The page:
Timeline of popular Internet services

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This is a timeline of popular Internet services listed in reverse chronological order. The Internet service that first reached popularity in a category is listed. This may not always be the service that started the category. In addition the one or two currently most popular services in a category may also be listed. The current year is omitted to avoid dynamic inconsistency. Template:TOC right

2012

2011

2010

2009

2008

2007

  • Google Street View, a technology featured in Google Maps and Google Earth that provides panoramic views from various positions along many streets in the world.
  • Kindle, the e-book reader by Amazon.com is launched together with the e-book virtual bookshop. In July 2010 Amazon announced that e-book sales for its Kindle reader outnumbered sales of hardcover books.
  • Tumblr is a microblogging platform that allows users to post text, images, videos, links, quotes and audio to their tumblelog, a short-form blog.
  • SoundCloud, an online audio distribution platform which allows collaboration, promotion and distribution of audio recordings.

2006

2005

2004

2003

2002

2001

2000

  • Blogger is a blog publishing service that allows private or multi-user blogs with time-stamped entries.
  • TripAdvisor, travel site that assists customers in gathering travel information, posting reviews and opinions of travel related content and engaging in interactive travel forums.

1999

  • RSS, the first version of the web feed formats used to publish frequently updated works is created at Netscape.
  • SourceForge, a web-based source code repository. It acts as a centralized location for software developers to control and manage open source software development.
  • [email protected], an Internet-based public volunteer computing project. Its purpose is to analyze radio signals, searching for signs of extra terrestrial intelligence.
  • Napster (now defunct) was an online music peer-to-peer file sharing service.

1998

1997

1996

1995

1994

1993

  • Blog: A blog (a contraction of the term weblog) is a type of website which resembles an online diary. Entries are commonly displayed in reverse-chronological order. Originally hand-coded, there are now blogging tools (a kind of content management system) to facilitate searching and linking to other blogs.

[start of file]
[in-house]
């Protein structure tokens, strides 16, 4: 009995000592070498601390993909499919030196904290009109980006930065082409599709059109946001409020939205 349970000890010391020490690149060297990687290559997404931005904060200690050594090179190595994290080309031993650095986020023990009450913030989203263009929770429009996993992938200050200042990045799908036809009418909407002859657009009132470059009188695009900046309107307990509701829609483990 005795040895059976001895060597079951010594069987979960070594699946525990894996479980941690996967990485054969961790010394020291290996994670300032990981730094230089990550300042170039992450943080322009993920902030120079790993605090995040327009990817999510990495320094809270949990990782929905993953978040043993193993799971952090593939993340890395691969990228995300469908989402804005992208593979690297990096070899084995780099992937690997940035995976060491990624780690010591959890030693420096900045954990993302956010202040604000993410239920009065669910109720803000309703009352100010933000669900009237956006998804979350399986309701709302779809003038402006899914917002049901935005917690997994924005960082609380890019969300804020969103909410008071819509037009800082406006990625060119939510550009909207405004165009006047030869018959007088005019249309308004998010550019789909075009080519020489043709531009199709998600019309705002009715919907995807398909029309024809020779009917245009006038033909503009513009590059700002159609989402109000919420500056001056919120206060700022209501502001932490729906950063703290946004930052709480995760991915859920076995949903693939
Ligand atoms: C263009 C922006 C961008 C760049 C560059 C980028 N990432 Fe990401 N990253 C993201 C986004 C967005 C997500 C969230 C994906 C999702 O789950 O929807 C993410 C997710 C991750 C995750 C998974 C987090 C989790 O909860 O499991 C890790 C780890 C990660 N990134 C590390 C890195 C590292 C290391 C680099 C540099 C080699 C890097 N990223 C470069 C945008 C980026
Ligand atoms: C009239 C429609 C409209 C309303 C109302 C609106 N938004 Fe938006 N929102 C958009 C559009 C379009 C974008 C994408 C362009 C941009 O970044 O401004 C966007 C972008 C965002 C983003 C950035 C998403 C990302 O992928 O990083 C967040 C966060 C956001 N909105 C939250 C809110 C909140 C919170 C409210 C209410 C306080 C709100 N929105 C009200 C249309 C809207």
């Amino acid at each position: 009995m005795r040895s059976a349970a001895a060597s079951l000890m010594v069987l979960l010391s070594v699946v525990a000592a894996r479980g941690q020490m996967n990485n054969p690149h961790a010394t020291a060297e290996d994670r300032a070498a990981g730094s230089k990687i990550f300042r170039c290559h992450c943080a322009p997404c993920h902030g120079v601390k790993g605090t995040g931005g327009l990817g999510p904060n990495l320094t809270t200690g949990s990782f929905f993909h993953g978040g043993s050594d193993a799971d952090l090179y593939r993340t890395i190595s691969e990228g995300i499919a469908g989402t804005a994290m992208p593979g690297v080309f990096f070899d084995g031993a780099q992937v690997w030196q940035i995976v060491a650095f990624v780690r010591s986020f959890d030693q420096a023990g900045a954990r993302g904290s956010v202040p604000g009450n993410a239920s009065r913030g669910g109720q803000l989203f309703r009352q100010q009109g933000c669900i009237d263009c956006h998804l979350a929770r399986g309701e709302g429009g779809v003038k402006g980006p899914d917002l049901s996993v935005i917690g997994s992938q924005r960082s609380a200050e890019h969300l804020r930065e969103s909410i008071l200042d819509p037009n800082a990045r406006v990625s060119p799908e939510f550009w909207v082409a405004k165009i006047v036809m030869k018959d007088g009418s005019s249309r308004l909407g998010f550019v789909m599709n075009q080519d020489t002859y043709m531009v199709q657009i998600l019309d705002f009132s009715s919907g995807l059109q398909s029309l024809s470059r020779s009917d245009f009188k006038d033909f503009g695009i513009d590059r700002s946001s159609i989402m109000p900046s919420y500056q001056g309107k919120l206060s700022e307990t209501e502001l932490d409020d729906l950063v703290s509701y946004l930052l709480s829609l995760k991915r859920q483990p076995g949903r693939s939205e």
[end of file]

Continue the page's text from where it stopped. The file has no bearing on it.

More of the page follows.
• CDDB, a database for software applications to look up audio CD (compact disc) information over the Internet.
  • Hutchison Paging email gateway allows emails to be sent to message pagers in the UK. This same system worked with Orange mobile phones when they were launched in 1994, emails would arrive as texts.[no citations needed here]

1992

  • HTML was developed by a British engineer, Tim Berners-Lee while working in CERN. This was devised so that reports from CERN, including photographs, graphs and tables could be shared (served) across the web.
  • Veronica (search engine) provides an index of files on Gopher servers.

1991

1990

1988

  • Internet Relay Chat (IRC): A form of real-time Internet text messaging (chat) or synchronous conferencing. It is mainly designed for group communication in discussion forums, called channels, but also allows one-to-one communication via private message.

1986

1983

  • Internet: A global computer network which was created by interconnecting various existing networks with the TCP/IP protocol suite.

1982

1979

  • Usenet: A distributed threaded discussion and file sharing system; a collection of forums known as newsgroups, that was a precursor to today's web-based forums. One notable difference from a BBS or web forum is that there is no central system owner. Usenet is distributed among a large, constantly changing conglomeration of servers which store and forward messages to one another.

1978

  • MUD: First real-time, multi-player MUD adventure game was developed by Roy Trubshaw and Richard Bartle at Essex University, England.

1973

  • Email: First proposal for standardization of electronic mail message format in RFC 561.

1971

1969

  • Telnet: A system for logging in, over a network, to a computer situated in another location.[3]
  • ARPANET connected Stanford research Institute in Santa Barbara to the University of Utah, an early version of the Internet was born, although the first attempt actually crashed on the 'g' of the word 'Login'.[4]

1960s

  • Email: Electronic mail applications are developed on timesharing main frame computers for communication between system users.

See also

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References